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KLARA’S BOX

What would you do if a complete stranger told you that a trusted but not altogether trustworthy family friend had committed the ultimate betrayal? Would you be quick to change your perspective on someone that you love or would you remain steadfast in what you’ve always believed? So goes Klara’s (ZhuZha Akova) dilemma in Klara’s Box, a short film penned by Kat Cee and Corey Chavers, directed by Akova.

Shortly after the death of her father, Vasyly (Igor Grbesic) offers to plug one of Klara’s bleeding holes by offering her an easy job for easy money. Reluctant to accept one of Vasyly’s shady side hustles at first, a quick survey of her meager funds causes Klara to acquiesce. Mid-run, she encounters Jack (Adam Fried), a former cop and acquaintance of her deceased father who warns Klara about Vasyly’s slippery and deceitful ways. Although Klara thought she was done with hard choices, she quickly realizes that taking this job is a cake walk compared to what she faces now.

With stellar direction by Akova and expert sound mixing by Curt Norris, it’s crystal clear why Klara’s Box racked up “best” prizes and nominations at the Beyond Hollywood International Film Festival and others. From the opening sequences, the pulsating music interwoven into the story line serves as a character itself, baring the belly of the underworld. Coupled with the smooth traffic and city atmosphere, it evokes the style of a Michael Mann film.

Akova’s performance as a grieving and struggling daughter propels the plot forward. As Klara, she takes us on a journey fraught with mystique. The body language and dialogue between Akova and Grbesic denote a relationship that is both familial and familiar. With very little screen time, Grbesic’s Vasyly is empathetic, warm and embodies everything that you’d expect a caring uncle to be. It isn’t until Akova’s interactions with Fried do things start to get stilted and uncomfortable. Although the resident doomsayer in this film, his demeanor doesn’t communicate the gravity of his words. There’s almost a film of Ryan Reynolds-like humor right beneath his facade. Akova’s scenes with Fried also suffer from underdevelopment. Not enough transpires to warrant the abrupt ending.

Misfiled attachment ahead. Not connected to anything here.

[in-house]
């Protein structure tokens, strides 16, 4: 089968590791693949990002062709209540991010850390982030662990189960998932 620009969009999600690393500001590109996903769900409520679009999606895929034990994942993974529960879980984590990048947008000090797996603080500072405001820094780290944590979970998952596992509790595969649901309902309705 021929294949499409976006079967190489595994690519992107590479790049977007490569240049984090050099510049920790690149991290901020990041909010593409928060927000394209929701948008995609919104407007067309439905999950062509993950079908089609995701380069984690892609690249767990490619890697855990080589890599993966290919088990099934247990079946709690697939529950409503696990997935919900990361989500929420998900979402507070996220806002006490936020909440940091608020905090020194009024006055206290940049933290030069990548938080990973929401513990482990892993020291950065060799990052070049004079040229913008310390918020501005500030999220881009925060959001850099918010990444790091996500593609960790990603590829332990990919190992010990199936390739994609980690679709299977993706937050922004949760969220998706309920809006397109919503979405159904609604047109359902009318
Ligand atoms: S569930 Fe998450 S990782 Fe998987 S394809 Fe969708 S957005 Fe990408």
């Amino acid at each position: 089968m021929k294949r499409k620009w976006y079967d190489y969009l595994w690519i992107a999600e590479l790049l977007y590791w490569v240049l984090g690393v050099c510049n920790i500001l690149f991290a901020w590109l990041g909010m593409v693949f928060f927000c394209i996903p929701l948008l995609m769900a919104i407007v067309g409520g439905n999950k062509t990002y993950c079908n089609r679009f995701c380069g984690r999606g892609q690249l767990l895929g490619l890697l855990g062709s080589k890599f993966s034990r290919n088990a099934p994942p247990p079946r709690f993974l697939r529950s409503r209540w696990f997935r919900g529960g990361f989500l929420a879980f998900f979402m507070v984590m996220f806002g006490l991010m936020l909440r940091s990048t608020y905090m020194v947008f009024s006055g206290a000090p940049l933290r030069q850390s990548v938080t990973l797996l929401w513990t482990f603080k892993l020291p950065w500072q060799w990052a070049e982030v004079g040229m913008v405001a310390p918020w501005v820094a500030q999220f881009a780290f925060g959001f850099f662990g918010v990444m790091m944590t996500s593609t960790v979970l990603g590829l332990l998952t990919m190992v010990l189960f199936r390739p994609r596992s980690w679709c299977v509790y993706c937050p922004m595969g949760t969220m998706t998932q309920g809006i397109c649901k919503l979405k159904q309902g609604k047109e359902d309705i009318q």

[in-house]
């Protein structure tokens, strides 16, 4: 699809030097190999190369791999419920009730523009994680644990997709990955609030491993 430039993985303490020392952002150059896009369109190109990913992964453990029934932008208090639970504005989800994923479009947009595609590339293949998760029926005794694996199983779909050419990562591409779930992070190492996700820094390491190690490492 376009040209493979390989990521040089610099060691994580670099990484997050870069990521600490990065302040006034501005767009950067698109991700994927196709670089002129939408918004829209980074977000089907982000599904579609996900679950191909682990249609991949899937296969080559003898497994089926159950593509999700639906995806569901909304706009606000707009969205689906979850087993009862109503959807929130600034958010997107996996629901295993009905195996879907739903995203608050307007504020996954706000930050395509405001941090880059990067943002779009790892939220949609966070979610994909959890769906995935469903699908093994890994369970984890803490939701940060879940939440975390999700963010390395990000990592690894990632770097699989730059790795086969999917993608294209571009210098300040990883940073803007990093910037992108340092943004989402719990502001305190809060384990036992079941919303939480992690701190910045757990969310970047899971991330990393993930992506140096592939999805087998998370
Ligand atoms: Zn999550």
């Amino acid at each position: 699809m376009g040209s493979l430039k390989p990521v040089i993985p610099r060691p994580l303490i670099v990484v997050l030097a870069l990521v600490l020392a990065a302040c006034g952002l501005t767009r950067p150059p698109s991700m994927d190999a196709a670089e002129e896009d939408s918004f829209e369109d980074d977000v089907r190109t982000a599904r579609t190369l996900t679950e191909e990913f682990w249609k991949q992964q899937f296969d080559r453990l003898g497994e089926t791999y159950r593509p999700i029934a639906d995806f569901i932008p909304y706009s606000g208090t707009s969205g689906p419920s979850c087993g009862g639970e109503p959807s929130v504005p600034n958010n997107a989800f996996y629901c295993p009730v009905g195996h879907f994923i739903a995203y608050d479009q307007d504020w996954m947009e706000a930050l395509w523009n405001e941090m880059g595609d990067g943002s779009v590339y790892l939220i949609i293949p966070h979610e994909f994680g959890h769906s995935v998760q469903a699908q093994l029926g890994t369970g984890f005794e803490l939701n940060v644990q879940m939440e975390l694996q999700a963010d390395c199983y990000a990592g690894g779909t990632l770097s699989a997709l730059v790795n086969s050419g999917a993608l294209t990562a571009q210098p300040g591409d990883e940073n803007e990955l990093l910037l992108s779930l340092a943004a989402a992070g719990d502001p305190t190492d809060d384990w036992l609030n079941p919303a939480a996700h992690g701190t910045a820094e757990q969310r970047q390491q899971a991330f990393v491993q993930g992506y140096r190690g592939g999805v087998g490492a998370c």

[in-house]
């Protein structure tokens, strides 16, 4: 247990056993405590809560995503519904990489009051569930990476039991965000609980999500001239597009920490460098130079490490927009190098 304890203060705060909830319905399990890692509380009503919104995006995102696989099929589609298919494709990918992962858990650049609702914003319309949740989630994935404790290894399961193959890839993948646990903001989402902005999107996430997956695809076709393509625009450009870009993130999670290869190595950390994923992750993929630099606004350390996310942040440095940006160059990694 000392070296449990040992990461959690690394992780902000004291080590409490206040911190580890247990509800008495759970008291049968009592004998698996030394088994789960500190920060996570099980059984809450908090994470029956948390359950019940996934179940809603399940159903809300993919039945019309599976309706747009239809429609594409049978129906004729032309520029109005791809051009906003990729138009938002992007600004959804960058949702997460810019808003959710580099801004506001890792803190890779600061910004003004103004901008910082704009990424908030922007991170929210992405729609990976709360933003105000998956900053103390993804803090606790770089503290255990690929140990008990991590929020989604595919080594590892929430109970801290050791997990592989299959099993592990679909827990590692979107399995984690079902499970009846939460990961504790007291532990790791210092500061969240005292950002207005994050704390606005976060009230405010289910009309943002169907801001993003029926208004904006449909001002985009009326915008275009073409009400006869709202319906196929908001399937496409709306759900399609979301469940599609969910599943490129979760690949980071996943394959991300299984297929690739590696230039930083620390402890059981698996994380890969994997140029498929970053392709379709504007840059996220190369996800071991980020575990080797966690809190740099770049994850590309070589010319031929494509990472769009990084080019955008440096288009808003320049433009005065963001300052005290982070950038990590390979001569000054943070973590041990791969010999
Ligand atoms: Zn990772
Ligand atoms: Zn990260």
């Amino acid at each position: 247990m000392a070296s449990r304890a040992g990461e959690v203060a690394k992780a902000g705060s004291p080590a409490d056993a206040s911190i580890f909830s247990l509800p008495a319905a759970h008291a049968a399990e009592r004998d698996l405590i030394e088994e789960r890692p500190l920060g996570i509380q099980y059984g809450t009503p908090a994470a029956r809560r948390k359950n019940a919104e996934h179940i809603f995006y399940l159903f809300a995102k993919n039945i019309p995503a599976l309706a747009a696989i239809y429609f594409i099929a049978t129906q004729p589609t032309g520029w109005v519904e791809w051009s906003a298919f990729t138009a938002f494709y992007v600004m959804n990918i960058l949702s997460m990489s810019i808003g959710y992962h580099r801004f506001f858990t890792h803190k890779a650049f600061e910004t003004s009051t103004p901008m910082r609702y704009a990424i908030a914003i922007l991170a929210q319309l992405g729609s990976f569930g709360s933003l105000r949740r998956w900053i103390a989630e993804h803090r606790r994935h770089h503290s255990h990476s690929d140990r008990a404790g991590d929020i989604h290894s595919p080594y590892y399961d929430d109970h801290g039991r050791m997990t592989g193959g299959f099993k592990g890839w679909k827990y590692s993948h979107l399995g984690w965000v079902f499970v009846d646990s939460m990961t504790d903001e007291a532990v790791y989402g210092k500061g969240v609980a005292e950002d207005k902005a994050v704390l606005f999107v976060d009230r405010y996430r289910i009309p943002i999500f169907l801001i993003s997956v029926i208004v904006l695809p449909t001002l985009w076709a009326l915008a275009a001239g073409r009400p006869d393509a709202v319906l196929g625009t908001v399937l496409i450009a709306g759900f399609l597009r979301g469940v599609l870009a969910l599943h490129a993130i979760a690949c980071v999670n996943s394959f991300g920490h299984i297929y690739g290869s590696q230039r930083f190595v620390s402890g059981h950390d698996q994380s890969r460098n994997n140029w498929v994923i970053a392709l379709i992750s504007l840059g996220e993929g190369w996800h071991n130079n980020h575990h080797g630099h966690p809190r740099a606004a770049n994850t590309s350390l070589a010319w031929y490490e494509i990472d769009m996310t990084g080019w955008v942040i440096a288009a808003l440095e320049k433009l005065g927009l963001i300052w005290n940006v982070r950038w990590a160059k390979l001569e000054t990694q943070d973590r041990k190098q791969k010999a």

With a running time just shy of 15 minutes, Klara’s Box takes you on a ride that is rife with mystery and tension. Matt Fore’s cinematography and editing sharpen each scene, and the story captures and maintains your interest. Aside from some questionable performances and plot points, Klara’s Box is a box worth opening.

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